Riptide Software hosted a fantastic event on Saturday for the launch of TRYxAPI.com. The afternoon featured John Delano, Nick Washburn and myself leading a critically needed dialogue around the Experience API about what matters to executive leadership, and to a field that is still largely making sense of major changes happening in the learning & development field.
Our discussions featured Trish Uhl, Russell Duhon, Duncan Welder, Phil and Nick Stephenson, Lizelle van den Berg, Ian Gibson, Damon Regan of ADL with participation by many more.
John kicked off the afternoon talking about lessons learned consulting up to senior leaders in manufacturing and tech. In his presentation, John added richer insight into the executive mindset.
“I know training is important. I just don’t know how valuable. So I’ll spend the minimum on it.”
John said this translates down to L&D as “There’s no budget and there’s no permission to do anything different.” How John proposed we counter this mindset is by looking for “performance opportunities” — looking for common learning models and having a plan for how to discuss and execute on different types of opportunities for L&D to make a business impact — starting with needs for information dissemination and skills development.
Common learning models #TryxAPI pic.twitter.com/borf90Je6n
— Aaron E. Silvers (@aaronesilvers) May 16, 2015
After much discussion over different learning models and ways to map performance in terms of outcomes, behaviors, systems, content and competency, we all participated in smaller discussions as we practiced defining the value propositions of each others’ projects. This was in service to leveraging Saltbox’s Learning Model Canvas.
After a break where we had an opportunity to use our drink tickets (thank you, Nick ;), I re-introduced the Experience API for not-so-technical practitioners and consultants who need to understand what it is, who it benefits and what challenges it addresses.
The real highlight of the day, though, was the new site put together by Nick and his team at Riptide Software: TRYxAPI.com. What Nick and the team have put together is a highly usable and useful means to understand not only what xAPI does for businesses — it identifies the open source tools that are freely available for people to use on their own to literally try xAPI in their own organizations with a blueprint for how to replicate those case studies. This customer-centric approach is evident in the case study examples shared to model how other vendors and other organizations can share their tools and their case studies.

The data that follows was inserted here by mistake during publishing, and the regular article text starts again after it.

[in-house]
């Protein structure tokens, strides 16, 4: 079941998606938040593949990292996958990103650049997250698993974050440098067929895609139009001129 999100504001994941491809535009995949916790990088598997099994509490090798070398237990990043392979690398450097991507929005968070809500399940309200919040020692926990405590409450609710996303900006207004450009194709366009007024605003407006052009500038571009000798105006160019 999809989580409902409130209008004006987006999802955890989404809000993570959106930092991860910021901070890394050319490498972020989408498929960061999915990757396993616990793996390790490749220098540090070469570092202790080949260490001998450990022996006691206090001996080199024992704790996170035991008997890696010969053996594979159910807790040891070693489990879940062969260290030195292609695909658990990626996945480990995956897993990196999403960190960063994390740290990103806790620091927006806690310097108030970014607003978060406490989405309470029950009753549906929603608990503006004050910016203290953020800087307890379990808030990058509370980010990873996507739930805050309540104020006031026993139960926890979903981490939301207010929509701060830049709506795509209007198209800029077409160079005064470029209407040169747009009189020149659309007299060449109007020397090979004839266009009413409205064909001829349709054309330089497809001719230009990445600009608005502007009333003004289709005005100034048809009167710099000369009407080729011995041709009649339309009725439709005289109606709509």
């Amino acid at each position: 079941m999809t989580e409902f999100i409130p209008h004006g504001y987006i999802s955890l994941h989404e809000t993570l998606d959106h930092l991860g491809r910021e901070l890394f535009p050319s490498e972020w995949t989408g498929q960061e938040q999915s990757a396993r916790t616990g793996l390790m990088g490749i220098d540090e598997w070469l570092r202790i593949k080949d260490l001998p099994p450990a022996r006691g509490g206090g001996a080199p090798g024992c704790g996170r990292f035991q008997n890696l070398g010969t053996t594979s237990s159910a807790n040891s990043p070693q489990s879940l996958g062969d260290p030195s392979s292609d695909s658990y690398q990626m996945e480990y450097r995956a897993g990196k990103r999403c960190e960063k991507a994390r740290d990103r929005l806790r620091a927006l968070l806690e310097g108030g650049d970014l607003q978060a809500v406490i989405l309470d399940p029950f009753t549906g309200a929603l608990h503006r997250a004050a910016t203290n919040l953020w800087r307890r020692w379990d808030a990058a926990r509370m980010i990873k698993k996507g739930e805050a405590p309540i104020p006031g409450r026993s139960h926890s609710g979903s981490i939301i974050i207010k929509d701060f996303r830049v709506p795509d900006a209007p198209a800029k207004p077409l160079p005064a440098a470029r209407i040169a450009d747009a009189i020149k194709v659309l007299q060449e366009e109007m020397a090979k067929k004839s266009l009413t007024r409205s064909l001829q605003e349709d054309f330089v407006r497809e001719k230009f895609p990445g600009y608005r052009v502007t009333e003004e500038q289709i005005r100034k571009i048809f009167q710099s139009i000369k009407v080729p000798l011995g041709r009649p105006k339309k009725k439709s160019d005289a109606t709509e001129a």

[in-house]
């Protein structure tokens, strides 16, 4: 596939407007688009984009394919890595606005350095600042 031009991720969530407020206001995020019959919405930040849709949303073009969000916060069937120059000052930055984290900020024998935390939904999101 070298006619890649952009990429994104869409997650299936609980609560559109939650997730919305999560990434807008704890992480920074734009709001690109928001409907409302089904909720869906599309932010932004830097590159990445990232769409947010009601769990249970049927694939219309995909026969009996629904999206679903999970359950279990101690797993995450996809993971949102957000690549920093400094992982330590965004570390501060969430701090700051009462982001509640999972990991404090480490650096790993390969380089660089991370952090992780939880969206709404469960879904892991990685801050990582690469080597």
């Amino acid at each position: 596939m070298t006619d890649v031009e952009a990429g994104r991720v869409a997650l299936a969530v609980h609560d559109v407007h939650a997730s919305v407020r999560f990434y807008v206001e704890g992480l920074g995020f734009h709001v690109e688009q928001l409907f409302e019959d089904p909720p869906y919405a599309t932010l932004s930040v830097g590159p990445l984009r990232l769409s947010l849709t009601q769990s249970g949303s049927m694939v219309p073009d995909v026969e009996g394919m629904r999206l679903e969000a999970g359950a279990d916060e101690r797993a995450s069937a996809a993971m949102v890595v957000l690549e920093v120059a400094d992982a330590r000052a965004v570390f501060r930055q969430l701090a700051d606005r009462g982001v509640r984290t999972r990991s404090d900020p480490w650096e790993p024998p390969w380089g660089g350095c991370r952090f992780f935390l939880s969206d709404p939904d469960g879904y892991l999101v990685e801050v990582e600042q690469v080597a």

Two of Riptide’s examples really resonated strongly. The discussion around what Riptide did for Gate Retail Onboard was a clear example of how a small prototype project for xAPI proved huge ROI in terms of linking how improving the digital availability of performance support, and evaluating its use, impacted sales numbers and then encouraged full-on adoption as revenues dramatically increased for the company. The second example shared was the work Riptide has done in concert with the US Army, improving its sharpshooting training while also improving its sharpshooting training facility.
Heatmap analysis of target training for realtime feedback to soldiers using xapi @RiptideLearning @RISC_Inc #tryxapi pic.twitter.com/eUxbSUgRqi
— W. Duncan Welder IV (@DuncanWIV) May 16, 2015
These case studies inspired a wealth of conversation not just around the shift for L&D with the opportunity to support major business impacts with explicit goals, but the nature of using xAPI to evaluate the very systems themselves, like what Sean Putman started with Altair Software, where the same information being evaluated to help folks improve their performance is being used to also improve the software they’re learning about.
Nick teased that another TRYxAPI event may happen in time for December’s I/ITSEC conference in Orlando. I’ll be there. I can’t wait.